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Tram Gauge

Fireman Sam

knowlegable brummie
Something that's always been on my mind and I'm sure that this is the place to get the answer!

Why did Birmingham's trams run on a 3' 6" gauge when most others in the UK ran to the railway standard 4' 8 1/2"? Was it because of the narrow streets so that two tramcars could pass each other easily or was there another reason?

What I do know is that when the trams picked up speed on the reserved track after Selly Oak when they were making their way to the Lickey Hills, they pitched and rolled rather badly and a ride on the upper deck was 'interesting'! The gauge, I'm sure, was partly to blame.
 

Radiorails

master brummie
The original horse tramways - just two lines, were standard gauge but the introduction of the cable trams from Hockley Brook. which were on the narrower gauge, meant that all the nearby systems that were incorporated into the Birmingham system became the narrow gauge.

Indeed a tramcar ride to the Lickeys was wonderful experience for a youngster - almost as good as the fun fair - especially when it was a bank holiday or similar occasion when extra cars where pressed into service and one the open balcony cars could be ridden in.
 

Fireman Sam

knowlegable brummie
Thanks Radiorails. I believe that the railway gauge was 4' 8 1/2" as this came from the days when horses pulled loaded trucks of coal in coalmine yards and this was an ideal gauge for the horses to work with. No wonder Brunel wanted to change it!

As for the cable tram from Hockley Brook, you've set me another puzzle - why was the gauge 3 feet? Were they worried that the cable wouldn't stand up to pulling heavier loads that a wider gauge would bring?

Hindsight's a wonderful thing but if Birmingham's transport planners could have their time again, would they have chosen the narrow gauge once more? Would they have saved money by choosing the standard gauge when buying trams? After all, 'specials' are always more expensive, and standard gauge trams would have had a greater carrying capacity too.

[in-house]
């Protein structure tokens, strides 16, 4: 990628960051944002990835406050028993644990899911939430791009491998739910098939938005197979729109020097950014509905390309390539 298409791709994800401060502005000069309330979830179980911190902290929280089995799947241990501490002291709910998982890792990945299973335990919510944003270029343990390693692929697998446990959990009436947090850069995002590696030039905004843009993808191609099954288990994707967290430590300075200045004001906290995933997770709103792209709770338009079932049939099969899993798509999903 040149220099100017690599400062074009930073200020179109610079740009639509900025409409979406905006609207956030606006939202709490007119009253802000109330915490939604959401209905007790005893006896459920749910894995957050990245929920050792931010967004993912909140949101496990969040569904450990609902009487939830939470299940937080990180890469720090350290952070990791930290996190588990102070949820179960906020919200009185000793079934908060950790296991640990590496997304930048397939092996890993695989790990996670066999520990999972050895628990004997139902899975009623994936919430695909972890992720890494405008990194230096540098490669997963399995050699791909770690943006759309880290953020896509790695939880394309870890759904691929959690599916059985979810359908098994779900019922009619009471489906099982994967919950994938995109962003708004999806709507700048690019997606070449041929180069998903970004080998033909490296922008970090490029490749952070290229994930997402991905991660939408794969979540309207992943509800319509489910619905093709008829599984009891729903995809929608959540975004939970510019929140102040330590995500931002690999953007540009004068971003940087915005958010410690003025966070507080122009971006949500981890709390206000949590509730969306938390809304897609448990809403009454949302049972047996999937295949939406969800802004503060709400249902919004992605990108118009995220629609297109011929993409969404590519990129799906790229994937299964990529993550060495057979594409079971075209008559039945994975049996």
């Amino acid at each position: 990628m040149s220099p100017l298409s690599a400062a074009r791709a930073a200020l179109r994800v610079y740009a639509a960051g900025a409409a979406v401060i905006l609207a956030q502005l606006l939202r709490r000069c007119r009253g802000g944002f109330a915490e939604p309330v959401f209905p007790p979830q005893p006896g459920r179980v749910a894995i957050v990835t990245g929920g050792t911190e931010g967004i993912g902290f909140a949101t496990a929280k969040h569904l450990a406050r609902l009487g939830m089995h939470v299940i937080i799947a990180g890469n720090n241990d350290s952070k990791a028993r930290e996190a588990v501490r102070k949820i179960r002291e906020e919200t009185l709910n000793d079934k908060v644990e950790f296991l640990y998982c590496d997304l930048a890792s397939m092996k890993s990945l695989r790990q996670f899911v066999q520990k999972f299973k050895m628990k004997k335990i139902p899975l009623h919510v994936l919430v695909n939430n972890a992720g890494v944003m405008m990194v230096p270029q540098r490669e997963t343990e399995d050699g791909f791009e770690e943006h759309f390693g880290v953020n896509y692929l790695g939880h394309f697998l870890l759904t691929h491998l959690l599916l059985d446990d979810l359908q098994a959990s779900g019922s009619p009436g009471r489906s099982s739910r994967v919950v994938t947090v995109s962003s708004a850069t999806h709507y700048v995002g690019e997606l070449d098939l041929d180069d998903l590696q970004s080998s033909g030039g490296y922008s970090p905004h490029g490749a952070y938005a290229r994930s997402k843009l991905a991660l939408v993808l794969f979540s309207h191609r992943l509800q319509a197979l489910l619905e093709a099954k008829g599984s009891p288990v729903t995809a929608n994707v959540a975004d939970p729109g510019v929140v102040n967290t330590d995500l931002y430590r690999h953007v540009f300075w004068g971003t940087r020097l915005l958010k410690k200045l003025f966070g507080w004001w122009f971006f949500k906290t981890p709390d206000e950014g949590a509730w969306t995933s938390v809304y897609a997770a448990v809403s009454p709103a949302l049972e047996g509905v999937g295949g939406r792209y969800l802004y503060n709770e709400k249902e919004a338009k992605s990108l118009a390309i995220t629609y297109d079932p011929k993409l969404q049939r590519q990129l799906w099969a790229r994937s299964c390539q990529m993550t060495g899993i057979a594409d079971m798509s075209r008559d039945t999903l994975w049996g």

Lloyd

master brummie
Hindsight's a wonderful thing but if Birmingham's transport planners could have their time again, would they have chosen the narrow gauge once more? Would they have saved money by choosing the standard gauge when buying trams? After all, 'specials' are always more expensive, and standard gauge trams would have had a greater carrying capacity too.
There were quite a number of 3' 6" gauge tramways in the UK (see attached list) so the equipment wasn't any more expensive - and in fact, the tramcars were lighter. Birmingham City centre streets were narrow in the tramway building era, and I'm sure that helped the planners to choose "narrow" gauge.

(Can't upload a .doc or .rtf files, so have had to paste the list below)

Cambridgeshire
Peterborough Tramways (defunct)
Cheshire
Chester Corporation Tramways (defunct)
Cornwall
Camborne and Redruth Tramways (defunct)
Cumbria
City of Carlisle Electric Tramways (defunct)
Derbyshire
Ilkeston Corporation Tramways (defunct)
Little Eaton Gangway (defunct)
Devon
Tramways in Exeter (defunct)
Torquay Tramways (defunct)
Tramways in Plymouth (defunct)
Dorset
Bournemouth Corporation Tramways (defunct)
Durham
Darlington Corporation Light Railways (defunct)
Hartlepool Electric Tramways (defunct)
Hartlepools Steam Tramways Company (defunct)
South Shields Tramways (defunct)
East Sussex
Brighton Corporation Tramways (defunct)
Hastings and District Electric Tramways (defunct)
Essex
Colchester Corporation Tramways (defunct)
Southend Pier Railway (1930-1978) (defunct)
Southend-on-Sea Corporation Tramways (defunct)
Gloucestershire
Cheltenham and District Light Railway (defunct)
Gloucester Corporation Tramways (defunct)
Monmouth Railway (defunct)
Severn and Wye Railway (defunct)
Greater Manchester
Wigan Corporation Tramways (defunct)
Herefordshire
Kington Tramway (defunct)
Kent
Dover Corporation Tramways (defunct)
Guilford Tramway (defunct)
Gravesend, Rosherville and Northfleet Tramways (defunct)
Isle of Thanet Electric Tramways and Lighting Company (defunct)
Maidstone Corporation Tramways (defunct)
Sheerness and District Tramways (defunct)
Lancashire
Blackburn and Over Darwen Tramways Company (defunct)
Norfolk
Great Yarmouth Corporation Tramways (defunct)
Norwich Electric Tramways (defunct)
North Yorkshire
Scarborough Tramways Company (defunct)
York Corporation Tramways (defunct)
Northamptonshire
Northampton Corporation Tramways (defunct)
Northampton Street Tramways (defunct)